The state of the nation’s mental health doesn’t make for easy reading. 

Rates of depression have doubled since the beginning of the pandemic, one in six children between the ages of five and 16 are thought to have a mental illness, and suicide rates have been rising since 2018. Such stark and tragic statistics can make us feel helpless, wondering how on earth we begin to respond and what difference we can make amidst such hopelessness. 

The gospel is a living story of hope, but sometimes our churches don’t know how to communicate that message of hope into the abyss of mental illness. This is where we hope the mental health friendly church project will come in, supporting churches alongside other organisations also working to raise awareness and compassion for mental health and mental illness. We believe that building a mental health friendly church is not only possible, but it’s an imperative as we seek to bind up the brokenhearted and serve our communities.


We are starting this project by asking the church about their attitudes towards mental health and mental illness through a research project we’ve undertaken with Theos. We want to better understand the landscape before we begin to build anything, recognising that we must first acknowledge mental illness and difficult emotions before we can approach becoming mental health friendly’.

Sometimes, however, this process of acknowledging the darkness and difficulty of the landscape doesn’t feel like a natural fit with evangelism — aren’t we meant to be people of the good news?

And yet throughout scripture we see everyone from the prophets to Paul making clear assessments about the world we live in and the situations we’ve found ourselves in, then persisting in pointing to the hope found in Jesus.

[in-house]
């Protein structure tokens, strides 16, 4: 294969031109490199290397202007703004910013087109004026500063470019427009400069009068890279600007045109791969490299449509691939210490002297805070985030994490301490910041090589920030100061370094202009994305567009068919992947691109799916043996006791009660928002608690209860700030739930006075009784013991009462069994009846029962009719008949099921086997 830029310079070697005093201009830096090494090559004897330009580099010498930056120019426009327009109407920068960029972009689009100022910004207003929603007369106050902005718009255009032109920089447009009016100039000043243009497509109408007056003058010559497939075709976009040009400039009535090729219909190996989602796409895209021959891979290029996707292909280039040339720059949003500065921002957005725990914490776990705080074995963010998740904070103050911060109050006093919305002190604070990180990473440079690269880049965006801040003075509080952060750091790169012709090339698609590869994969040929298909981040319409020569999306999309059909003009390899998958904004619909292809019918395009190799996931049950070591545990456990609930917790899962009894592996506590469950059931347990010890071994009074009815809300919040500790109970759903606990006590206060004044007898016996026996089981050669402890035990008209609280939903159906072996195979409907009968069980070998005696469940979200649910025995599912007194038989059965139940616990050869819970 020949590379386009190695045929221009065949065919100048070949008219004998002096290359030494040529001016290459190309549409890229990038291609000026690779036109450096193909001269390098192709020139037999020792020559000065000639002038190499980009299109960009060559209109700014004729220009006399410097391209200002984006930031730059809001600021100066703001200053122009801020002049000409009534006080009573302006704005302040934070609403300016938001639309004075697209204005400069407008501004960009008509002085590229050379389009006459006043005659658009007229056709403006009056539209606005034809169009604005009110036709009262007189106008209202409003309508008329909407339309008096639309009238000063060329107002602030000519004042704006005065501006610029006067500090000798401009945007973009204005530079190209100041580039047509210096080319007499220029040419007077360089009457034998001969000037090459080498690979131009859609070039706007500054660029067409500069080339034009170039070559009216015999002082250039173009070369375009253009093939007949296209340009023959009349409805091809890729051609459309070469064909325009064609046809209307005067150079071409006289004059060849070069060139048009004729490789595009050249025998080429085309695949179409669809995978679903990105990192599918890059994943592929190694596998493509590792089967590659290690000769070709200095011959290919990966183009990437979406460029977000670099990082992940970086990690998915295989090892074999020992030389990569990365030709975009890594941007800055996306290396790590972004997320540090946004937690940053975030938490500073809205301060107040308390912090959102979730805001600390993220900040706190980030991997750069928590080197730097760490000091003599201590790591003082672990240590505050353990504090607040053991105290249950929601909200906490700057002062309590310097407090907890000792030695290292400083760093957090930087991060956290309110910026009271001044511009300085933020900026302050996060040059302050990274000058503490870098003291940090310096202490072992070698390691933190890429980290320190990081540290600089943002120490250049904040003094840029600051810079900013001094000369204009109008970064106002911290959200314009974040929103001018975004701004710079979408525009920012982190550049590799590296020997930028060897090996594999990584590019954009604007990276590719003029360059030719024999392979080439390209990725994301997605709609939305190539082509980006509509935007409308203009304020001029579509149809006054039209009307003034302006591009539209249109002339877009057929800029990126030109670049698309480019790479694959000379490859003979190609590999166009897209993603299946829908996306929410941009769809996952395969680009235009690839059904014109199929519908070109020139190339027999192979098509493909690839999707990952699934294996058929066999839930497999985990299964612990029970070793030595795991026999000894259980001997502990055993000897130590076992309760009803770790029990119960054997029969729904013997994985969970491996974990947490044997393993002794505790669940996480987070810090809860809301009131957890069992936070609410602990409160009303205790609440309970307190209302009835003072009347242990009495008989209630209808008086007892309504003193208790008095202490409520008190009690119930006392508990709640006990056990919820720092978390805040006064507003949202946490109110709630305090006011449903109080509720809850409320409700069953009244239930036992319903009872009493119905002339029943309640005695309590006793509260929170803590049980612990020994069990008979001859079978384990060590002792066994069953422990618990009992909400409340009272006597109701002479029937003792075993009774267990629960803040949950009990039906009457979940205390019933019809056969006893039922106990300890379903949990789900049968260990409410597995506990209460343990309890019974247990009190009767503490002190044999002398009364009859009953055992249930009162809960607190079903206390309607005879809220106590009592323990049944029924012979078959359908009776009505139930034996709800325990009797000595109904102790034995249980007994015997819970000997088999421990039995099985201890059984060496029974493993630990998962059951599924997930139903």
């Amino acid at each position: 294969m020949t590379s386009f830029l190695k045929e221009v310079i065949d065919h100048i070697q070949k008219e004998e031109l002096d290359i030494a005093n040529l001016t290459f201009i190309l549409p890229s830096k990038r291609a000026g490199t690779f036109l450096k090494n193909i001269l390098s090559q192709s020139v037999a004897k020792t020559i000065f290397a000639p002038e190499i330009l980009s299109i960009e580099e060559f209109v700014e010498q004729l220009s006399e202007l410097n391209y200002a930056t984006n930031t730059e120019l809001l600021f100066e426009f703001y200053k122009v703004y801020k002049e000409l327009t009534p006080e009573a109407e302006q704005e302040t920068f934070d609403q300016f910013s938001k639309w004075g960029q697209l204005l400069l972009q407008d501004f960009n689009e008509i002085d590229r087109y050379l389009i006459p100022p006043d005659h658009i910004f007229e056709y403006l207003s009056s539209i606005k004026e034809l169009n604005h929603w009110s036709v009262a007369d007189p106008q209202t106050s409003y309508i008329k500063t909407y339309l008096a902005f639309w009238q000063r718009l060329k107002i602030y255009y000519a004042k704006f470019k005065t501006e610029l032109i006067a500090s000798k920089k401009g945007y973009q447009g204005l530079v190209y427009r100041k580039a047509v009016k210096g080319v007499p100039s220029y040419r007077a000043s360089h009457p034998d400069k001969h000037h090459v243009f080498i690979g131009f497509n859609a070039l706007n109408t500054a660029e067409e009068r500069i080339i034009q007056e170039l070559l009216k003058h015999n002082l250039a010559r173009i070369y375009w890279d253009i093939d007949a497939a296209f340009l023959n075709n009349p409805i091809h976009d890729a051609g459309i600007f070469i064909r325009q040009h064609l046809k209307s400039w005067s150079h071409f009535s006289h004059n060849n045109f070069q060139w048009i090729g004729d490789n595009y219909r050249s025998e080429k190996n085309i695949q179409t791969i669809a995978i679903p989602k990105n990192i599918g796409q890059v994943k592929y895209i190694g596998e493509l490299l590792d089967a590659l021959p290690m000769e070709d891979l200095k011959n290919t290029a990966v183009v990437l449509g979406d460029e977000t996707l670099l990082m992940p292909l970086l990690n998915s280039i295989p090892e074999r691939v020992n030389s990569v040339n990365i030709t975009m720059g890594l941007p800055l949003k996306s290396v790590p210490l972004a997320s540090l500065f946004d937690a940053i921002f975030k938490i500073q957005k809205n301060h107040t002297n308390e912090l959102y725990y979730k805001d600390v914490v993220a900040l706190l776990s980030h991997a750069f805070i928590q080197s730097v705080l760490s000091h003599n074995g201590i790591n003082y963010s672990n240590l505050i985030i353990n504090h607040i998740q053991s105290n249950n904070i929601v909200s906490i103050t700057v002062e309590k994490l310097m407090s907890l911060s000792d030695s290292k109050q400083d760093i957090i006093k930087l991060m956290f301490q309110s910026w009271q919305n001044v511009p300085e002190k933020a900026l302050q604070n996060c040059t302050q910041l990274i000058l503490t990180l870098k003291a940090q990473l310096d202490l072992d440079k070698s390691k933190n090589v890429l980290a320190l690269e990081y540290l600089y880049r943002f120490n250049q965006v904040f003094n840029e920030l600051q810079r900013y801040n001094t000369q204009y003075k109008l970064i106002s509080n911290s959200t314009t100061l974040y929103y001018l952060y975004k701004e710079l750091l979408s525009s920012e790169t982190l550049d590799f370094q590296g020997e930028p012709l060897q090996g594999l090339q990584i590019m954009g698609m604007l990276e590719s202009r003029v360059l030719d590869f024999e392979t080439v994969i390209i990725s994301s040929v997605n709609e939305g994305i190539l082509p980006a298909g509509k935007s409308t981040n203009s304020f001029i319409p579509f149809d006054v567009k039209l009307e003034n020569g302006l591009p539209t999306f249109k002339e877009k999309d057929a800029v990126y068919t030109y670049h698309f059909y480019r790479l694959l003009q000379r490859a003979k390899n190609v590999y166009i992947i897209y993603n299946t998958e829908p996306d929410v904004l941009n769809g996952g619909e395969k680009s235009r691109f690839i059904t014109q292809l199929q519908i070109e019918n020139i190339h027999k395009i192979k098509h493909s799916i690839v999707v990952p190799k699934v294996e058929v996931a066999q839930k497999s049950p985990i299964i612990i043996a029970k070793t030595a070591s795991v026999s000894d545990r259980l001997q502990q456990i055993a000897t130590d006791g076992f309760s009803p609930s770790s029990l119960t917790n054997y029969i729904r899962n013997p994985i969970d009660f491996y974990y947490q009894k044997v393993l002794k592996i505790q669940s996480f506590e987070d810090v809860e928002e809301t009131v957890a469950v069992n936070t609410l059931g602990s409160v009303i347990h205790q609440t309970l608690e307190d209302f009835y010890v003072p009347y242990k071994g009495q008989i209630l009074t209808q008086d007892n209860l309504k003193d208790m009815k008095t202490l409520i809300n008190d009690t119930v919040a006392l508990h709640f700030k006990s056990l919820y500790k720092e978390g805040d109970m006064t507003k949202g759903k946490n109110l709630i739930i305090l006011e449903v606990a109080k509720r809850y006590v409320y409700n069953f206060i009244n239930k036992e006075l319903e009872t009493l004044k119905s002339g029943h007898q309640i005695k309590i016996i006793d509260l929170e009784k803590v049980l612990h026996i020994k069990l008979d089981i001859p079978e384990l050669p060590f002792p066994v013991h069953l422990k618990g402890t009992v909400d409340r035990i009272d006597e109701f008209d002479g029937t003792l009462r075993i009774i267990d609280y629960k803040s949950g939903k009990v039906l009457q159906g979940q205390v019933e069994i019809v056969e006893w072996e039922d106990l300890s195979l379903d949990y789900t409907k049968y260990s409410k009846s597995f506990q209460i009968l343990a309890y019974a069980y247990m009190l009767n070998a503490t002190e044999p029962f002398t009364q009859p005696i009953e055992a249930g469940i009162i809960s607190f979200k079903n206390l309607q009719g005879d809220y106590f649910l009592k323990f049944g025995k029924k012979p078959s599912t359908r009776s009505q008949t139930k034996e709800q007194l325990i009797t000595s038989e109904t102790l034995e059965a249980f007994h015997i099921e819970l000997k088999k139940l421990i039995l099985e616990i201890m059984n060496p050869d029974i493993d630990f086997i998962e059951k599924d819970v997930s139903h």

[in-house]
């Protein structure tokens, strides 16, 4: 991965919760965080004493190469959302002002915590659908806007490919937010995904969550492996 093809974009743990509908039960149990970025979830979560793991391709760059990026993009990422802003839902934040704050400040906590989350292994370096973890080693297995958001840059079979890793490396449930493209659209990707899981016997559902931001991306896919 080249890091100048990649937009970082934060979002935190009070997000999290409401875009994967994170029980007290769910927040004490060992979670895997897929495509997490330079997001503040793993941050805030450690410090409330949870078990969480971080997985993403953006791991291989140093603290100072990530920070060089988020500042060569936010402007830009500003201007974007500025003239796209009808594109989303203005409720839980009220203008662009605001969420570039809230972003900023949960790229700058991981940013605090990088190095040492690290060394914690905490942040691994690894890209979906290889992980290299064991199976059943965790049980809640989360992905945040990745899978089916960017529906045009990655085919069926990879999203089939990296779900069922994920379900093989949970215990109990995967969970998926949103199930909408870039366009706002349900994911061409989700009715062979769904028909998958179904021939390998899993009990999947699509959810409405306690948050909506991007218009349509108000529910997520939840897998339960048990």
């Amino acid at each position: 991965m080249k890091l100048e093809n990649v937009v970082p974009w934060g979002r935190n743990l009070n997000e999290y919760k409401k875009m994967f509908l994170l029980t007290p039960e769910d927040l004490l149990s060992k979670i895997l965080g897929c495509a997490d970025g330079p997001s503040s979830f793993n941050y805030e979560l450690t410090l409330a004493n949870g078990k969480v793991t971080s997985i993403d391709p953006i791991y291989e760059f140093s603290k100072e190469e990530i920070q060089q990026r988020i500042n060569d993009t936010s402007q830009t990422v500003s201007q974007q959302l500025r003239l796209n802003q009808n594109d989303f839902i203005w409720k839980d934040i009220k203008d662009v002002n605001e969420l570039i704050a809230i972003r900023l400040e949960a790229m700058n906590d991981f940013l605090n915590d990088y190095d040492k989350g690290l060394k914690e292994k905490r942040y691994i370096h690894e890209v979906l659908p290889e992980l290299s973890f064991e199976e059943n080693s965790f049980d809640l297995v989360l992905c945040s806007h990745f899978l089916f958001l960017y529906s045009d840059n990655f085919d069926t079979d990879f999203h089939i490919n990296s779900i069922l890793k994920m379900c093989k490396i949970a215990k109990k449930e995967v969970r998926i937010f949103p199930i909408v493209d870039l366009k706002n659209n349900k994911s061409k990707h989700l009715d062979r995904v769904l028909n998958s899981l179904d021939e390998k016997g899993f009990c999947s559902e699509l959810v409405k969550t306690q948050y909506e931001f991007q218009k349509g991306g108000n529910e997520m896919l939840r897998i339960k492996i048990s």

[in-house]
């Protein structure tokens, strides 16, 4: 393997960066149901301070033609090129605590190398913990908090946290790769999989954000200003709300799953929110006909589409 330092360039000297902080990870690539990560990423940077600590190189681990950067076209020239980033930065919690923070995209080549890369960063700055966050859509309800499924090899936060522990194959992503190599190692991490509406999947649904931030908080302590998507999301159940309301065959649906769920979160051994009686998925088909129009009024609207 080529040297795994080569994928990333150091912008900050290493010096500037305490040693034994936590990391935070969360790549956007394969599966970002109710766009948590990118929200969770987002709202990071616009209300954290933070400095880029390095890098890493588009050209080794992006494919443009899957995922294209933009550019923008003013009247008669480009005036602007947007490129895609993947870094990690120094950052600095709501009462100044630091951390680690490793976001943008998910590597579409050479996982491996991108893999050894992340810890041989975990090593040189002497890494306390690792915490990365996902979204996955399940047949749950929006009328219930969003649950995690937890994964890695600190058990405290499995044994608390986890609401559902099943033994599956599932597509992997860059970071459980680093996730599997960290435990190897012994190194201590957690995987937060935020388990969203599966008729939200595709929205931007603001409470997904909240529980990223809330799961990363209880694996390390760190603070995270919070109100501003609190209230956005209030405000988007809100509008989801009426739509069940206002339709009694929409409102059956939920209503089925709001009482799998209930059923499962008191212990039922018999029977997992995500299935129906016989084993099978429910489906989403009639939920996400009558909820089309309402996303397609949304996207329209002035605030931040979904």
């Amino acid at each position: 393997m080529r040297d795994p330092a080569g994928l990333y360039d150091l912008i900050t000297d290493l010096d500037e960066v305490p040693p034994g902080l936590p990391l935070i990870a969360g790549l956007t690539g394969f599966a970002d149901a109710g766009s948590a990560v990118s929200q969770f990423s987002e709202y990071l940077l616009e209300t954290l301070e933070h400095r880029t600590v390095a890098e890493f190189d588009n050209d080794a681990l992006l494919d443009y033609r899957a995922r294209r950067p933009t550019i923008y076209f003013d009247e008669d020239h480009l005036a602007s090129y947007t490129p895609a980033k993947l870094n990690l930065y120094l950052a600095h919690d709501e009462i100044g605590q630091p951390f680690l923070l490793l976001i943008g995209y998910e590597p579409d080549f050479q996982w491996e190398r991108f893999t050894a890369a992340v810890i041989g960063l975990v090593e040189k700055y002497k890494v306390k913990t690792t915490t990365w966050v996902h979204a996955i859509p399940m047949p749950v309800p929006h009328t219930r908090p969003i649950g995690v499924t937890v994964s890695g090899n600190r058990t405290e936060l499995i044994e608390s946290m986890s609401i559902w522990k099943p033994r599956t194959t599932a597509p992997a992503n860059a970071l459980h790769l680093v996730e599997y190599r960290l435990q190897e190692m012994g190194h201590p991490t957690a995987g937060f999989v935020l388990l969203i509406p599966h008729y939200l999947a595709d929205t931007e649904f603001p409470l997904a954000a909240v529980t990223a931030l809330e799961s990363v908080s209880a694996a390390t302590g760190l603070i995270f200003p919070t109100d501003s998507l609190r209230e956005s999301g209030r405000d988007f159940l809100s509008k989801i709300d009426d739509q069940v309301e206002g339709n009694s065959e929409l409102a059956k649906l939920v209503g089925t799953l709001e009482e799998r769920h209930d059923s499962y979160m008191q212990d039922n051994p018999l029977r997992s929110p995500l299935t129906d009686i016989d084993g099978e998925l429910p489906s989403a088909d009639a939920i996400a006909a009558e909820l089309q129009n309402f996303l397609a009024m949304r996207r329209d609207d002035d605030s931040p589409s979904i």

"We believe that building a mental health friendly church is not only possible, but it’s an imperative as we seek to bind up the brokenhearted and serve our communities."

In his letter to the Romans in chapter 8:18 – 21, Paul writes, I consider that our present sufferings are not worth comparing with the glory that will be revealed in us. For the creation waits in eager expectation for the children of God to be revealed. For the creation was subjected to frustration, not by its own choice, but by the will of the one who subjected it, in hope that the creation itself will be liberated from its bondage to decay and brought into the freedom and glory of the children of God.”

Paul confronts the issues we face as humanity, he doesn’t shy away from the bondage to decay’, but he still points forward to the hope we have in Jesus.

I believe this is the work of becoming mental health friendly churches. While we await the findings of the research before embarking on more specific work, we need to start talking about the whole spectrum of mental health, from the cultivation of positive mental health, to how we support those struggling with their mental health or living with severe mental illness. And as a local church, you have a vital role to play in this movement towards the UK church becoming mental health friendly.

Perhaps for your church, the first step is to get involved World Mental Health Day on 10 October. This could be an opportunity to commit to regularly including intercessory prayers for those struggling with their mental health and the services that work hard to support them? 

Could you run a Kintsugi Hope Wellbeing Group, offering a welcoming space for those who want to better understand God’s design for wellbeing? Are you committed to listening to the stories of Christians living with mental illnesses in order to understand the reality of what many face on a daily basis?

Maybe the first step for you and your church is simply checking in with those in your congregation and community who need extra help, offering practical support like taking a meal or going for a walk together. 

We cannot fix the mental health crisis by ignoring it; but equally, we shouldn’t try to do everything at once. Instead, we need to seek wisdom in the best ways to confront stigma and make sure that as the church, we are willing and prepared to reach out to those who are struggling.